With the sovereign law of India establishing such a university, it also goes on to say, ‘we have to have further agreements with all these countries on how this university is run’. These are all the fine prints which we can go into. But, the conception and the perception of the university is what actually concerns today. I think, we have come to a stage in India where this churning crucible which is called the Indian civilisation has a variety and divergence that is unknown and unconceivable anywhere in the world from the Kashmiriyat to the Dravidian  civilisation, from the pari mahal, which was once in Dr Karan Singh’s kingdom where Dara Shikoh wrote that famous treaty called majma-ul-Bahrain, where he was talking of the synthesis of Sufism and Upanishads, mingling of the two oceans. The brink at which we are today—we were, and we still are—at advancing human thought, human civilisation to higher levels. Such is the levels to which, I think, this university will have to aim. As Marx said once, before the evolution of capitalism, all ideological differences were settled in this sphere of religion. Religion was the theatre. And that is why when zero was invented, the complimentarity of the infinite came up. What is the symbolism that emerged from this civilisation? If you have the cosmic dance of Shiva in the Tandav, which the Tao of Physics ( Fritjof Capra)  inscribes it at the CERN Laboratory in Switzerland today where the Hadron Collider is actually trying to find out what has happened at the first collision in the cosmic space, when matter as we know today was created. At that laboratory, you have the Tao of Physics quoting the cosmic dance of Shiva’s Tandav. India has donated a statue of Nataraja that stands at the laboratory’s entrance today. How do you portray Shiva’s Tandav today? You always portray Shiva’s Tandav only in a circle which represents the zero--the infinite of the Tandav and the zero of the material world cannot be separated. It is this unity of opposites that dialectical materialism tells us, which generates the adventure of ideas. It is towards this adventure of ideas that we will have to move.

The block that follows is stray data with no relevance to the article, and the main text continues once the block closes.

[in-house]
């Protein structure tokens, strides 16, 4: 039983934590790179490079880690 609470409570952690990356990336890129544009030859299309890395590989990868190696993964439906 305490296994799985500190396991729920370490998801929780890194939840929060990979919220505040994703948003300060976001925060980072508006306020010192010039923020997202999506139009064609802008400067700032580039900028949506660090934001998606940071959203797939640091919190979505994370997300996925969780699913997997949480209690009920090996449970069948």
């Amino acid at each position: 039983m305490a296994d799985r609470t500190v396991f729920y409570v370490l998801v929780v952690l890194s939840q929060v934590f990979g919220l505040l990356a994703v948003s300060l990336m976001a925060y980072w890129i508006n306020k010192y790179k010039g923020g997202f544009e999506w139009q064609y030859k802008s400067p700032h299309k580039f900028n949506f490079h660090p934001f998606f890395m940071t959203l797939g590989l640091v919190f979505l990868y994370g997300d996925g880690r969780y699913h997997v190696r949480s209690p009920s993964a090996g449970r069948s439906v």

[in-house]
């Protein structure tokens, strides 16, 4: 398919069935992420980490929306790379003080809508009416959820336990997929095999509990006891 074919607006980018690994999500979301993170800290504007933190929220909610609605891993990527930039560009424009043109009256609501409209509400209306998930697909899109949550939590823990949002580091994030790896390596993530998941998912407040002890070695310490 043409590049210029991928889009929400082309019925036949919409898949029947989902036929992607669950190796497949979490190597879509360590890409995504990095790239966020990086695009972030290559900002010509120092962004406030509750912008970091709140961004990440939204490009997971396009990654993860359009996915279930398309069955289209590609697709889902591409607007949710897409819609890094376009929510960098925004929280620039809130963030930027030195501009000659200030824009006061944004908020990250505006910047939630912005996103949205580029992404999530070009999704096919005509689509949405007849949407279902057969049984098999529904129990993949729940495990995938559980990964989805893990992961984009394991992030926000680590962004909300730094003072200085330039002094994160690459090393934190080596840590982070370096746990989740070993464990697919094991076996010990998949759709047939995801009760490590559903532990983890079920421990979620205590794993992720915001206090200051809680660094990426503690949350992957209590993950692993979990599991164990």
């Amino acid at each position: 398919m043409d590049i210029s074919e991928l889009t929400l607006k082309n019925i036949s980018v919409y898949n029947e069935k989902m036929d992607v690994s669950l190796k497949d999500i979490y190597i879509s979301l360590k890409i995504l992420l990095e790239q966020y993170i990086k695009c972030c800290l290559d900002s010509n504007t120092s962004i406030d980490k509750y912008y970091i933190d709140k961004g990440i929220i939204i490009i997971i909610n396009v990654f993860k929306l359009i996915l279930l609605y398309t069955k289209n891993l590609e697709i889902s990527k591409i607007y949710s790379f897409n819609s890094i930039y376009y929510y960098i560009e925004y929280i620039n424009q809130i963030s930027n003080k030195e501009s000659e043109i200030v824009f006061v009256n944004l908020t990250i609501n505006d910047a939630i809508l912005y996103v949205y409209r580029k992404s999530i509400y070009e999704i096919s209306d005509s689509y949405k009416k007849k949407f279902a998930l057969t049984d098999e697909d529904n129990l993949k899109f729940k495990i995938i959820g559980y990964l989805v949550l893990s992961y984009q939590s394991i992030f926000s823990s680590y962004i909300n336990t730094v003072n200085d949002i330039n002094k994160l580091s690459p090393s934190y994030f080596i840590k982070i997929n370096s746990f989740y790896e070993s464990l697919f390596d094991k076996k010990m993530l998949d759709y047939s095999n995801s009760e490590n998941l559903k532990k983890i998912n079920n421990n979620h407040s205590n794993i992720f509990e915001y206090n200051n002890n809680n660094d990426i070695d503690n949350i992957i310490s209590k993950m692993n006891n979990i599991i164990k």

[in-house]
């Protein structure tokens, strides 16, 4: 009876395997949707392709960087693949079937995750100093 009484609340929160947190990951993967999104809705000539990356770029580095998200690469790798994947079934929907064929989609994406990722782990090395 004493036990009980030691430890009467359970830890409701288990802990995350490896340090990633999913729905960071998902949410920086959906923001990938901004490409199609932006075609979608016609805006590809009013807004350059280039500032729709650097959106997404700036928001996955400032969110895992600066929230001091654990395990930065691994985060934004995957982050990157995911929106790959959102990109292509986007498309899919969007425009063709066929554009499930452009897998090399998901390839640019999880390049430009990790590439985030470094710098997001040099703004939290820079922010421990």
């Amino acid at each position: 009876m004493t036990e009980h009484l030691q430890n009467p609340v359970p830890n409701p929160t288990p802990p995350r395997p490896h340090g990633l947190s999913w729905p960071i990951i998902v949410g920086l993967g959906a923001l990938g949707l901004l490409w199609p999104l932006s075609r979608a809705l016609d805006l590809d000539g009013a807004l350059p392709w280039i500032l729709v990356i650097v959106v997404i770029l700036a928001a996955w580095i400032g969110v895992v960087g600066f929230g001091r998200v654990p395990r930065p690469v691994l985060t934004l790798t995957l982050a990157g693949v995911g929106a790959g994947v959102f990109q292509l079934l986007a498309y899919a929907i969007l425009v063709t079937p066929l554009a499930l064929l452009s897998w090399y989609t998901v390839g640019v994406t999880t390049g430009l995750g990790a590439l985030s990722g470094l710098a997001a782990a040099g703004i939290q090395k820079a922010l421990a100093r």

Therefore, I think, in the final analysis, we must remember, that we are moving into a higher plane of human intellect and civilisation. Remember the final paragraph of Swami Vivekananda’s declaration at Chicago. He says, ‘I take pity from the bottom of my heart on those who believe in the destruction of someone else’s religion for the purpose of his own religion. In the final analysis it shall be inscribed on the banner of every religion: assimilation not destruction.’ I am quoting from my memory; there may be small mistakes of comma or full stop. That is the philosophy with which we have advanced and come to this stage. Therefore, what is required in the final analysis is that you have to get back to the creation of this university—I again go back to Nehru; in the first few days after independence when he was delivering  the convocation address of the Allahabad University. This is what he says about a university: “A university stands for humanism, for tolerance, for reason, for the adventure of ideas and for the search of truth. It stands for the onward march of human race towards even higher objectives. If the university discharges its duties adequately, then it is well with the people and the nation.”


This Nalanda University will have to fulfill these objectives. I would want this august House, through the adoption of this bill, to set up the mechanism internationally where these objectives can be achieved and, I think, under the leadership of Dr Amartya Sen, there is a very eminent group that has been working out on the dynamics of this. While I fully agree with Dr Karan Singh, this is the final point, about the architecture of the building. I would like the entire House to join us in trying to build the intellectual architecture for this university. The intellectual architecture, in the final analysis, is the most important thing. With that objective, I rise to support this endeavor, and, I think, this is a very exciting endeavor that will take India into higher planes of civilisation.